Deceleration techniques for loading molecular MOTs
For almost two decades ultracold molecules have been on the cusp of realizing their potential for performing precision tests of fundamental physics and studying strongly interacting quantum systems. The realization that certain molecular species exhibit quasi-cycling transitions and can therefore be directly laser cooled has opened a new experimental pathway to producing molecular samples that are cold and dense enough to finally realize this potential. There is particular interest in the creation of molecular magneto-optical traps (MOTs) as starting points for more advanced investigations or as interesting systems in their own right. Currently, all molecular MOT experiments begin with a relatively fast (50-200 m/s) buffer-gas molecular beam. A primary experimental requirement is efficient deceleration to within the MOT capture velocity, typically 10 m/s or so. In the first half of this talk we will discuss our recent progress in producing samples of CaF, a prototypical laser-cooling candidate, for MOT loading. Results for direct laser slowing using both chirped narrow-band and broad-band "white-light" laser light will be presented and compared. Due to its particularly diagonal Frank-Condon factors, CaF is a nearly ideal laser-cooling candidate with a low reliance on repump lasers. Even so, slowing is accompanied by significant loss mechanisms, including transverse heating and increased beam divergence. Here we will present experimental methods aimed at countering these loss mechanisms.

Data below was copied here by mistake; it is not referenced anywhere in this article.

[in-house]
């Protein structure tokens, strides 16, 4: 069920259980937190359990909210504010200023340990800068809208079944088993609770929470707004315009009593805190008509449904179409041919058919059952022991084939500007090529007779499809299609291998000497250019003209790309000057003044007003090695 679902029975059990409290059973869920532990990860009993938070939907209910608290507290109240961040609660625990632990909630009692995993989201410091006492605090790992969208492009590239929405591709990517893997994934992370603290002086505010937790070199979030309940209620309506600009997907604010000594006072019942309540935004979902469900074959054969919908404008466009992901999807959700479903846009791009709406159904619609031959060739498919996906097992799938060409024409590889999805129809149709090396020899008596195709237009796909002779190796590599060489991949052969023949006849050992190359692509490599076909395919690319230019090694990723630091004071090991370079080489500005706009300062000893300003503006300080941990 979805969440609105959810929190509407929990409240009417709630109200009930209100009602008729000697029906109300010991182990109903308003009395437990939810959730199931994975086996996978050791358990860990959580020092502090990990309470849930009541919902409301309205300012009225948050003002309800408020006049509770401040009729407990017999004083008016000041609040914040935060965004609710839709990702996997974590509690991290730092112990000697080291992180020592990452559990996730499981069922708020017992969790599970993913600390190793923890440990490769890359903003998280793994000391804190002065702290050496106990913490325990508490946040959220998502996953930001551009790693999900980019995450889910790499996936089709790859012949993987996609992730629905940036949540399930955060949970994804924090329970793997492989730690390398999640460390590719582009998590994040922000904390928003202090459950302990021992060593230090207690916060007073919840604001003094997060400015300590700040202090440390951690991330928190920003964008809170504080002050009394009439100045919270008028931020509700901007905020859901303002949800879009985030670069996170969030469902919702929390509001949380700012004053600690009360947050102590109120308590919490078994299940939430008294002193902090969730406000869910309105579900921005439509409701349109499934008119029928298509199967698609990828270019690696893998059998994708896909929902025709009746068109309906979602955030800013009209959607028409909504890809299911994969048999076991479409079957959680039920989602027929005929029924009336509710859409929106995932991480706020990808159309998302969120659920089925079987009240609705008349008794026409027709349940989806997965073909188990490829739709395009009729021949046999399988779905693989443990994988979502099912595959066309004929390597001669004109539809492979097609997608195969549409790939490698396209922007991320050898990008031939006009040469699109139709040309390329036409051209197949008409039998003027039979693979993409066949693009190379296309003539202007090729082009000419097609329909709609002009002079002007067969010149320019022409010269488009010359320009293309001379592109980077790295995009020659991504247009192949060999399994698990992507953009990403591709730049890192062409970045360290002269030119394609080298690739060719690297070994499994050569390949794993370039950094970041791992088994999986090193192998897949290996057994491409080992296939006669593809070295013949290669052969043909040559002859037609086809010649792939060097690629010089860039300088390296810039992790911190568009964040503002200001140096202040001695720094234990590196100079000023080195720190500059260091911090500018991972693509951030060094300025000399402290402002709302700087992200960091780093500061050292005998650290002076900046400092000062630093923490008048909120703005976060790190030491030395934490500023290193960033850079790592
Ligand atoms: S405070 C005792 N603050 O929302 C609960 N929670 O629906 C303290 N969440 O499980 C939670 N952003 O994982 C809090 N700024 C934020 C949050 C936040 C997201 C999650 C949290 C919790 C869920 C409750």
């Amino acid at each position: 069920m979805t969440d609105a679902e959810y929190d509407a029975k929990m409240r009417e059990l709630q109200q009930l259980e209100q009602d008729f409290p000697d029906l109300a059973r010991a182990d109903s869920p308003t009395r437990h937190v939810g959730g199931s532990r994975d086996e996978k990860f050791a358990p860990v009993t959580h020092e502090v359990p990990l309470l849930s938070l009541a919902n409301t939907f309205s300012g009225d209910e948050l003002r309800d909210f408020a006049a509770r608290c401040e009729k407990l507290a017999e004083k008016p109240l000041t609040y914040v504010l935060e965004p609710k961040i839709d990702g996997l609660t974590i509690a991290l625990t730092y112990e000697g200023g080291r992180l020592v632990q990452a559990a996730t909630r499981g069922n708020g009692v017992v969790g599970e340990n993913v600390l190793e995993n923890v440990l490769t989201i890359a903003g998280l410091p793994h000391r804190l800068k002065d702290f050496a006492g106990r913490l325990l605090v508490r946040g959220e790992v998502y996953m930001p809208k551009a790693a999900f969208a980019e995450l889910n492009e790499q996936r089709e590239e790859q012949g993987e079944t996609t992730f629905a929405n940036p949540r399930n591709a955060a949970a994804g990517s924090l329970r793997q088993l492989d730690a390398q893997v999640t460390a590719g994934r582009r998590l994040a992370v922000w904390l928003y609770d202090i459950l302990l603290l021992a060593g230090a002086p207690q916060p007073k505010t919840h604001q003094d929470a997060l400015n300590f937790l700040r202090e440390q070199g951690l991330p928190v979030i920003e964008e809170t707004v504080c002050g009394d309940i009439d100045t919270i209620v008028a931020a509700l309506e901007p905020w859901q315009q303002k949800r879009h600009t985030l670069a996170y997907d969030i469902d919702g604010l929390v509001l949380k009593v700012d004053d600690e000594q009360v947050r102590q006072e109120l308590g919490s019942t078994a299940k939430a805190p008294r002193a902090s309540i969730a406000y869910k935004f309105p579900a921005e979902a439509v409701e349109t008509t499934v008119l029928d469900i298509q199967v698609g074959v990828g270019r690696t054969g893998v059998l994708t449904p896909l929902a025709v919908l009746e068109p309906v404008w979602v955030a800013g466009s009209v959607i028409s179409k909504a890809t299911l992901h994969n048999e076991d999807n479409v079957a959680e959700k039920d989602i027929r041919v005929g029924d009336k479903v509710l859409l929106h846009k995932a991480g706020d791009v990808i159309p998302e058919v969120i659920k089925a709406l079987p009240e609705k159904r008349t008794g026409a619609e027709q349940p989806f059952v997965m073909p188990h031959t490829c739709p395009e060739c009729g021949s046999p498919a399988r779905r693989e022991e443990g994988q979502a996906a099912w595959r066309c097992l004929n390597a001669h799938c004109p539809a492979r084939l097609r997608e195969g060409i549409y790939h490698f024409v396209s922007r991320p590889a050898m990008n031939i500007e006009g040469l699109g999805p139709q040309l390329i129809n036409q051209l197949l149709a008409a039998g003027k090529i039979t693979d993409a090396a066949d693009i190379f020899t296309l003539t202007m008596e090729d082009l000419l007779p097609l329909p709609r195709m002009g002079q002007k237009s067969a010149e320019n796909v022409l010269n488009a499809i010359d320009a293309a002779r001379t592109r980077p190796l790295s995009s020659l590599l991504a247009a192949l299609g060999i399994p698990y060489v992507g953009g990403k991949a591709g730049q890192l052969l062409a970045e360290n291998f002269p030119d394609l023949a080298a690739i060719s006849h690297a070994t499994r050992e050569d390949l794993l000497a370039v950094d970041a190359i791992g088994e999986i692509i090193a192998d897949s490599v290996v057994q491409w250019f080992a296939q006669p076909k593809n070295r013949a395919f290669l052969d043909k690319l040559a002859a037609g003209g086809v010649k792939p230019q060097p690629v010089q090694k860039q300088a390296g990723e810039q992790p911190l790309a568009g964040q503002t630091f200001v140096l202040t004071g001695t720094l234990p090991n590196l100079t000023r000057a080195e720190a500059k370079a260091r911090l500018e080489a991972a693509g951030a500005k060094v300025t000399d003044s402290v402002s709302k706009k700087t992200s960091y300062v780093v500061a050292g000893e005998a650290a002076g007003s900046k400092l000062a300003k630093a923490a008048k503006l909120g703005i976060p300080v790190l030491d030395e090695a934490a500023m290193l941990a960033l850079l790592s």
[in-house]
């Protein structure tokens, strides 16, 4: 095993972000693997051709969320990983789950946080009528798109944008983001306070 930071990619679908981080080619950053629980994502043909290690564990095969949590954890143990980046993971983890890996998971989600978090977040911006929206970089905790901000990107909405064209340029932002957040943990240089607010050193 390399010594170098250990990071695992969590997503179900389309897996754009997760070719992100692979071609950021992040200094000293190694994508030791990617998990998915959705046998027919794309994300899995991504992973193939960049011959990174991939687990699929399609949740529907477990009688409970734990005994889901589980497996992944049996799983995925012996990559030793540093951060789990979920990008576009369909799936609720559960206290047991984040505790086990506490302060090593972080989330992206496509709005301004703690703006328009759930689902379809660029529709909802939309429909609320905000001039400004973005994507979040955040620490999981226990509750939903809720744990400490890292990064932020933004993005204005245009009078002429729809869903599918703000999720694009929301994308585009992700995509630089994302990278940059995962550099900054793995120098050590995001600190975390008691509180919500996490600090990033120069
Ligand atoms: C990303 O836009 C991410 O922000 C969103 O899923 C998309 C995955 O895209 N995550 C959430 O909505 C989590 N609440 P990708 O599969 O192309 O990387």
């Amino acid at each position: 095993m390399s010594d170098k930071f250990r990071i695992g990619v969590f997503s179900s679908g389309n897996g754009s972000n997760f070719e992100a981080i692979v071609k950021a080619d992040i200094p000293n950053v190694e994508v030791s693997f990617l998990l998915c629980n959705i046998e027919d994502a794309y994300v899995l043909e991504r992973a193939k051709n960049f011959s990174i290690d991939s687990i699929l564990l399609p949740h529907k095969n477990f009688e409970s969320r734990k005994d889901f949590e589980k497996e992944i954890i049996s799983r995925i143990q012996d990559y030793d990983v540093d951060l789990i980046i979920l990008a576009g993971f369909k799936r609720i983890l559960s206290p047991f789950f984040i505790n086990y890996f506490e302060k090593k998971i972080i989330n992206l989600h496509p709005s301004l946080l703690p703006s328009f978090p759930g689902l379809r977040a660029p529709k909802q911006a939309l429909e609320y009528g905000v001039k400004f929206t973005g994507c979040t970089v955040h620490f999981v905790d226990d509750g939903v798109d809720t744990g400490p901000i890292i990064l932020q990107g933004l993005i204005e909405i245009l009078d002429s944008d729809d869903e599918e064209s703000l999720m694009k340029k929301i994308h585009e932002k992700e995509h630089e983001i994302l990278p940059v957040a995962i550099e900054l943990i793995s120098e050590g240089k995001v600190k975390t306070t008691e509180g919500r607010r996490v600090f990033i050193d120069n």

The second half of the talk will be dedicated to an alternative slowing method, deemed Zeeman-Sisyphus deceleration. This approach uses optical pumping in the presence of static magnetic fields to achieve slowing and is particularly designed for decelerating buffer-gas beams consisting of molecules with less than ideal Frank-Condon factors. An additional benefit is the presence of net transverse guiding during the deceleration process, which acts to minimize the loss mechanisms present in direct laser cooling.
Subscribe to A Quantum Bit
Quantum physics began with revolutionary discoveries in the early twentieth century and continues to be central in today’s physics research. Learn about quantum physics, bit by bit. From definitions to the latest research, this is your portal. Subscribe to receive regular emails from the quantum world. Previous Issues...
Sign Up Now
Sign up to receive A Quantum Bit in your email!